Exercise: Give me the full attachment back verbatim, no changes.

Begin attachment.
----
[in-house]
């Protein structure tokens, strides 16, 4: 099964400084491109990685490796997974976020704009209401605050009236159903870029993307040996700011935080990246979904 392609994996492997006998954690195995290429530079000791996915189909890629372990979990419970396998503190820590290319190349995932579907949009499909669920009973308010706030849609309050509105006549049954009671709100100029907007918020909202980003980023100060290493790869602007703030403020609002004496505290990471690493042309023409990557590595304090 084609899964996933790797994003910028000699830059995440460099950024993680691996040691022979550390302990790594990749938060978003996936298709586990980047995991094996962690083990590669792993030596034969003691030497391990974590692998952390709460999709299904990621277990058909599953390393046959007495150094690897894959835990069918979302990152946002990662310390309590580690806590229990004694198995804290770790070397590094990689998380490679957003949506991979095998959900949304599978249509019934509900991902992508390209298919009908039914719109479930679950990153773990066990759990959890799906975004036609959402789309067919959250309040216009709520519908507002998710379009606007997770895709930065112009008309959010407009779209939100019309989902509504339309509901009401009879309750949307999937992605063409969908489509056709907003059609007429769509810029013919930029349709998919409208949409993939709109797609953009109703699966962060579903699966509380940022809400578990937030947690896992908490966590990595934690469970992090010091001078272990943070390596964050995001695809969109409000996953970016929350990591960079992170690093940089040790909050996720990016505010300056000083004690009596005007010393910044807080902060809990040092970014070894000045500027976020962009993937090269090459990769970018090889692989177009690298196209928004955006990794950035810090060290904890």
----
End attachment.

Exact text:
[in-house]
């Protein structure tokens, strides 16, 4: 099964400084491109990685490796997974976020704009209401605050009236159903870029993307040996700011935080990246979904 392609994996492997006998954690195995290429530079000791996915189909890629372990979990419970396998503190820590290319190349995932579907949009499909669920009973308010706030849609309050509105006549049954009671709100100029907007918020909202980003980023100060290493790869602007703030403020609002004496505290990471690493042309023409990557590595304090 084609899964996933790797994003910028000699830059995440460099950024993680691996040691022979550390302990790594990749938060978003996936298709586990980047995991094996962690083990590669792993030596034969003691030497391990974590692998952390709460999709299904990621277990058909599953390393046959007495150094690897894959835990069918979302990152946002990662310390309590580690806590229990004694198995804290770790070397590094990689998380490679957003949506991979095998959900949304599978249509019934509900991902992508390209298919009908039914719109479930679950990153773990066990759990959890799906975004036609959402789309067919959250309040216009709520519908507002998710379009606007997770895709930065112009008309959010407009779209939100019309989902509504339309509901009401009879309750949307999937992605063409969908489509056709907003059609007429769509810029013919930029349709998919409208949409993939709109797609953009109703699966962060579903699966509380940022809400578990937030947690896992908490966590990595934690469970992090010091001078272990943070390596964050995001695809969109409000996953970016929350990591960079992170690093940089040790909050996720990016505010300056000083004690009596005007010393910044807080902060809990040092970014070894000045500027976020962009993937090269090459990769970018090889692989177009690298196209928004955006990794950035810090060290904890």